I was pleasantly surprised to see you seriously entertain the notion that "depressions" — for younger readers, the term economists used to use for what we now call "recessions" — might serve a socially useful function. This is a crucial issue, as the government has already committed more than one trillion dollars, and assumed incredible powers, in an attempt to skirt the current slump. Virtually every financial commentator takes it for granted that boom periods are good while recessions are bad, and that government policies ought to foster booms while minimizing recessionary periods.
The Austrian School of economics rejects government intervention in economic events altogether. As we will explain below, the Austrians do not accept the standard view — held even by famous proponents of the free market, such as Milton Friedman — that the business cycle is a normal feature of capitalism. On the contrary, Ludwig von Mises and subsequent Austrians developed the theory that the business cycle is an unintended consequence of government intervention in the monetary and banking system. Specifically, the central bank (the Federal Reserve in the United States) pushes the interest rate down below its "natural" level by injecting new money into the banking system. This artificial stimulus sets in motion an unsustainable boom period of illusory prosperity.
During the subsequent (and inevitable) recession, resources are reallocated in light of the "malinvestments" made during the boom. Far from being "bad," the recession is part of the process of recovery, where entrepreneurs make the best of the untenable situation created during the boom. It is in this sense that Austrians say that recessions are a good thing. They are the recognition of the previous mistakes that entrepreneurs have made investing scarce resources, when they were misled by the distorted price signals reverberating from the Fed’s interventions.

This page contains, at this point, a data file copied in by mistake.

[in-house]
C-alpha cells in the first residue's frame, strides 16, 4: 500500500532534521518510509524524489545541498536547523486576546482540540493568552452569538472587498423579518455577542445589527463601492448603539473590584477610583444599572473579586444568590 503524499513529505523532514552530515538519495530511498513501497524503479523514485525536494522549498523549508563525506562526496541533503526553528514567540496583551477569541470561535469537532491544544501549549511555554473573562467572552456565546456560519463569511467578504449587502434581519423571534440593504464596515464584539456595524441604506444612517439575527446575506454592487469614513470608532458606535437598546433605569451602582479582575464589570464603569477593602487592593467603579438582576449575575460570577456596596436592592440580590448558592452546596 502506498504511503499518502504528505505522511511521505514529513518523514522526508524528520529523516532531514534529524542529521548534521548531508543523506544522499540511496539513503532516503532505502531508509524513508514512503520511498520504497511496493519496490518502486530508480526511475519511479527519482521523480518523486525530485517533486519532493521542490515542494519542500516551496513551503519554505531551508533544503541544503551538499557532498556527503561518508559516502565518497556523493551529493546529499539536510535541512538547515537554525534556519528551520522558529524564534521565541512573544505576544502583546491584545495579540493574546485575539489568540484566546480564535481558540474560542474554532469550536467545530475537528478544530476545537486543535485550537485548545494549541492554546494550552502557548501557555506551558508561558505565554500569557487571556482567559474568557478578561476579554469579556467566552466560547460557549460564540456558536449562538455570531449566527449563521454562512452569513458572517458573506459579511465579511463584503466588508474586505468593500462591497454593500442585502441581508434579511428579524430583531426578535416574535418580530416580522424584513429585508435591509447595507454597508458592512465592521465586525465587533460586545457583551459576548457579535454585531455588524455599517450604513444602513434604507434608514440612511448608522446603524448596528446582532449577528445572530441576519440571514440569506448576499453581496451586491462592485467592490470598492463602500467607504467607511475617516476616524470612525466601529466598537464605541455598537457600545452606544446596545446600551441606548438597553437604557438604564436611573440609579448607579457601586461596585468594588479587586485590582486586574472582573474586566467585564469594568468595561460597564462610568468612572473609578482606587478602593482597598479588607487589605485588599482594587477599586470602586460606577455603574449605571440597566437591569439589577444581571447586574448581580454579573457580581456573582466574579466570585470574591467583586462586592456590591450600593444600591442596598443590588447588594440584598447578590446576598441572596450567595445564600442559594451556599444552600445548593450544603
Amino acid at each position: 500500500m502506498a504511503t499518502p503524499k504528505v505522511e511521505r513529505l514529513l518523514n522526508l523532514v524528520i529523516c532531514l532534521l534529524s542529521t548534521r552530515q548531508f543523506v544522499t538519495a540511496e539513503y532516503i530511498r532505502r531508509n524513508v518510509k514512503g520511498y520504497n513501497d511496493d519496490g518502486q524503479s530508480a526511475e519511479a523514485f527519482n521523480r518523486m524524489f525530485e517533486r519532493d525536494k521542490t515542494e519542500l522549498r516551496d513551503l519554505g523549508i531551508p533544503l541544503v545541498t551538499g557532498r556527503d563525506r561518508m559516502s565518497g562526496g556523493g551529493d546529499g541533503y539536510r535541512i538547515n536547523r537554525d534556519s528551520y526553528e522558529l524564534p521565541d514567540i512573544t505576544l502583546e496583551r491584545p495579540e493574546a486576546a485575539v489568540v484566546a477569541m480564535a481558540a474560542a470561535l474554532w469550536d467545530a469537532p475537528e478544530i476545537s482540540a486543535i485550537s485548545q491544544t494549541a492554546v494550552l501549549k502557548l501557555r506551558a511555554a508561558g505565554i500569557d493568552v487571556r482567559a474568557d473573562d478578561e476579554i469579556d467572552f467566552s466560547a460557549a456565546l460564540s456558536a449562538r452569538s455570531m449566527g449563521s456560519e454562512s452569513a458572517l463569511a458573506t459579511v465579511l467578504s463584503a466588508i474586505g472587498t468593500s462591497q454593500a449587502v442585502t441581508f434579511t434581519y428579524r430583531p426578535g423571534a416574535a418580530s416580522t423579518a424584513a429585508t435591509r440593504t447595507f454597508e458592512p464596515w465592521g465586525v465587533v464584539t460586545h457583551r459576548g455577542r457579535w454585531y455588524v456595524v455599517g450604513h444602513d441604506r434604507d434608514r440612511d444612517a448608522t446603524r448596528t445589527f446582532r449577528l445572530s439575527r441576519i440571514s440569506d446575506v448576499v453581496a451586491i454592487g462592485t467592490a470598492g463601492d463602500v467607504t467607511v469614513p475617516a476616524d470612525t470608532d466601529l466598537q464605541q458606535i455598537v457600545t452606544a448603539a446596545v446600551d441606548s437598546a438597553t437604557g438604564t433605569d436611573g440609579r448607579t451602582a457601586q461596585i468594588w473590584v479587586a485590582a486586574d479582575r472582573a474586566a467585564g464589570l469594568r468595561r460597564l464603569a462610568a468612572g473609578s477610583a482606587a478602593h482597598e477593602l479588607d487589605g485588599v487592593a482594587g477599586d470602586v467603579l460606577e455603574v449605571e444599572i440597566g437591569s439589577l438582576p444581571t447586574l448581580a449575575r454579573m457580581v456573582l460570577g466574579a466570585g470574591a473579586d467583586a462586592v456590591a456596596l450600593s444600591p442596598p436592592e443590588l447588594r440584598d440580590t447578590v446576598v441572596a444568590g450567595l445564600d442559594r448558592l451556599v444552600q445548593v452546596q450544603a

If the Austrians are right in their diagnosis of the boom-bust cycle, then the typical policy prescriptions offered by most economists are harmful. These "countercyclical" measures try to prevent the recession from unfolding, by stamping down on unemployment and propping up insolvent businesses. Yet these actions simply prolong the agony, and ensure that even more resources are squandered while the economy tries to adjust to a sustainable configuration. To adopt a biological metaphor: Of course nobody likes vomiting. But if someone has ingested poison, throwing it up is a good thing. Efforts by physicians to numb the person’s gag reflex and settle his stomach will lead to disaster.